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San Antonio is still assembling the building blocks for its bioscience industry
October 4, 2013

By W. Scott Bailey, San Antonio Business Journal

Assessments vary even among local leaders over where San Antonio stands in the U.S. bioscience race.

There is some consensus, however, that San Antonio needs to gain significant ground to catch up with Boston, San Diego, San Francisco and several other cities that have positioned themselves as frontrunners in an economic sector that employs roughly 2 million people nationally.

If San Antonio hopes to close the gap, it will need to overcome a number of challenges, including the perception among some that the Alamo City might be better suited for tourists than scientists. But if industry stakeholders can break through those barriers, convincing more companies, talent and investors that this is fertile ground for the life sciences, that could have a transformative impact on the nation's seventh largest city.

"If you had asked me a year ago what I thought about San Antonio, I would have said, ‘Daniel Boone, Davy Crockett and the Alamo.' I had no clue," says new StemBioSys Inc. CEO Peter Savas, a global player in the bioscience industry who is relocating from Boston. "I think what San Antonio has is an awareness problem. There is a huge misunderstanding about what this city is. The world generally thinks of San Antonio for its tourism. It's so much more than that."

San Antonio aggressively markets its tourism assets internationally. The city will need to be equally aggressive in promoting the biosciences on a larger stage if it hopes to generate dramatic growth in the industry.

BioMed SA Chairman Kenneth Trevett says the organization, which was established to help promote San Antonio's bioscience sector, has limited marketing funds, some $550,000 annually.

"It's not a question of how to do it," says Trevett about a bolder marketing push. "It's a question of how to get the money to do it. We've just got to have more assets to do the job. We've just got to tell our story more effectively and more broadly."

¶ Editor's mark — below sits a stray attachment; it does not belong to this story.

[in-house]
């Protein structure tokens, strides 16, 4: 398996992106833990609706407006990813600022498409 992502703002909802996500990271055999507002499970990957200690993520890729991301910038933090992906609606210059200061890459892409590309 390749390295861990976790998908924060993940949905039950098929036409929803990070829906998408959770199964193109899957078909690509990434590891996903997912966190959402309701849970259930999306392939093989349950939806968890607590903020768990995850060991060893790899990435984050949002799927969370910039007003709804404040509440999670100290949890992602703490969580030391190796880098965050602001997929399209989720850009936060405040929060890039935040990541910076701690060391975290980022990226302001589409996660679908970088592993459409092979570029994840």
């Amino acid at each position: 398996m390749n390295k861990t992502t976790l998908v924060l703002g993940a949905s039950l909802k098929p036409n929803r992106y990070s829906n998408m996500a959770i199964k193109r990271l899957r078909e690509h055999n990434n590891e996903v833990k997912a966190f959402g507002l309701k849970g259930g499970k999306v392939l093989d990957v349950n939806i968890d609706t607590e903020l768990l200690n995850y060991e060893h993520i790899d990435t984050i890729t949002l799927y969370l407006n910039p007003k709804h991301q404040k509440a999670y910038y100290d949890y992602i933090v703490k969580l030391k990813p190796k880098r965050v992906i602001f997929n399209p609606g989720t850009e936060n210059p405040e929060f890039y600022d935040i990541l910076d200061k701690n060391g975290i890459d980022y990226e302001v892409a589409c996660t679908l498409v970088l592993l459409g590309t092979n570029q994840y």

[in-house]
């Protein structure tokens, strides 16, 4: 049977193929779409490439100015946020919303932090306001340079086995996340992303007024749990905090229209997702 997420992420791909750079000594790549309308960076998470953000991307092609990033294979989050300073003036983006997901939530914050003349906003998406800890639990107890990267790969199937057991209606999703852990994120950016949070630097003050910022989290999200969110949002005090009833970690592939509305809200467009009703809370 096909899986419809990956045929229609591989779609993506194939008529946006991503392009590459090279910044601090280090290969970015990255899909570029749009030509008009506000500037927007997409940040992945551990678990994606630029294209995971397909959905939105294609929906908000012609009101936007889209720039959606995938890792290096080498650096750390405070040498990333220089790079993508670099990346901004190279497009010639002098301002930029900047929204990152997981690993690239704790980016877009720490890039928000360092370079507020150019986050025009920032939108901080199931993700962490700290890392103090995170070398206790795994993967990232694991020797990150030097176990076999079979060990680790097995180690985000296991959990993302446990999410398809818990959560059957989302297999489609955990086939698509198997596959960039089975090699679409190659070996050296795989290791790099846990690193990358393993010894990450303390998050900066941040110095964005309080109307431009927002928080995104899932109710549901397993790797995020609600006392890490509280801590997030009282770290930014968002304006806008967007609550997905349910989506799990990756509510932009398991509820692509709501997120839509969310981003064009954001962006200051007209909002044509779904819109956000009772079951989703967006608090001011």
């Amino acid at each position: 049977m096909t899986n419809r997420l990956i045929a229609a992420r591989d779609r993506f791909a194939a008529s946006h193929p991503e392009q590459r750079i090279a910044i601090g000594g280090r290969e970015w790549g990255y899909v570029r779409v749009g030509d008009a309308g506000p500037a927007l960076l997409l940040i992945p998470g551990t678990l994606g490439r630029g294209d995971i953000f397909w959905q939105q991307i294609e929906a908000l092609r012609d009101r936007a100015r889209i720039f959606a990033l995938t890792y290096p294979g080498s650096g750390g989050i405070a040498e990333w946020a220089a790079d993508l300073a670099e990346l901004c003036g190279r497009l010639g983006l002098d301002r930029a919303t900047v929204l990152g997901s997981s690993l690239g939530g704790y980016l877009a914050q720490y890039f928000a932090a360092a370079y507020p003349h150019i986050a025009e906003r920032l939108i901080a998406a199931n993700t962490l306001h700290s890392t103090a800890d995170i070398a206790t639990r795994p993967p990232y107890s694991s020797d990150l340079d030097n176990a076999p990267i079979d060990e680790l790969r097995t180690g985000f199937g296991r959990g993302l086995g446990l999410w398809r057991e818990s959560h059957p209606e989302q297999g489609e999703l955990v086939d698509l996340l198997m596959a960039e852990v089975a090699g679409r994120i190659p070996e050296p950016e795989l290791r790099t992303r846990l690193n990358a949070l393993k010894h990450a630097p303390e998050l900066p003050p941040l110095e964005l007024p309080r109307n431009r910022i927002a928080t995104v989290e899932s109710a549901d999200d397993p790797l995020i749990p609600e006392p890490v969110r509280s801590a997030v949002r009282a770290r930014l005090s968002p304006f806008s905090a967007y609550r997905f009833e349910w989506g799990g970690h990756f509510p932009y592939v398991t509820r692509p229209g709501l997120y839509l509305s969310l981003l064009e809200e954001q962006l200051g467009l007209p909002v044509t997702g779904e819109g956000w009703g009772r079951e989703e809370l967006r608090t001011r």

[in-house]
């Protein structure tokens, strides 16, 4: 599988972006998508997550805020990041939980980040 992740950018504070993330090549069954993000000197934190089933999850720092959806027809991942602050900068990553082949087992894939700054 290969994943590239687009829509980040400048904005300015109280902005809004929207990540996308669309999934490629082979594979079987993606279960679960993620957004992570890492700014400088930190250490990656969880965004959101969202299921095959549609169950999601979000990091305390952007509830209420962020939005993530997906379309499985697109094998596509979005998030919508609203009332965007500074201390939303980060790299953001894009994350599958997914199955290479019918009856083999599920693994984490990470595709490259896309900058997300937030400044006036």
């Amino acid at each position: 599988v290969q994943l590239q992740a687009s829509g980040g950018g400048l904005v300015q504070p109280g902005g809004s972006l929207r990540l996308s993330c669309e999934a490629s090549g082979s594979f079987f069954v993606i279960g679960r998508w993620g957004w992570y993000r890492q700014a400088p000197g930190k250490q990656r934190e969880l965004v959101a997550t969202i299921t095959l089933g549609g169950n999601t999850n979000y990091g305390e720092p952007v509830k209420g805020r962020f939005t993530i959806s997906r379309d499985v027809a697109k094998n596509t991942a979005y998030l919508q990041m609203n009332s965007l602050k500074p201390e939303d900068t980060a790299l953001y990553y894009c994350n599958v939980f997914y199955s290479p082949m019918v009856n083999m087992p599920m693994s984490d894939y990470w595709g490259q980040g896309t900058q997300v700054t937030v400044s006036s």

Others in the industry share that view.

"We are starting significantly behind some other places," says University of Texas Health Science Center at San Antonio President Dr. William Henrich. "We would do better if we didn't hide our light under a bushel."

Crowded field
A number of U.S. cities have jumped on the bioscience bandwagon in hopes of giving their respective economies a major lift. Dallas-Fort Worth, considered among the top-tier bioscience clusters in the U.S., puts its annual economic impact from health care and the biosciences at $52 billion.

In San Diego, the life sciences had an economic impact of $36.6 million in 2012.
There are smaller cities that are also making some headway.

"Two cities that come to mind are Birmingham, Ala., and Cleveland, Ohio., which people would not think of as a hotbed of clinical and biomedical work. Yet they both are," Trevett explains "Cleveland is spending millions of dollars on infrastructure and marketing."

BioEnterprise and Midtown Cleveland are promoting the Cleveland Health-Tech Corridor in an effort to attract more biomedical, health care and technology companies.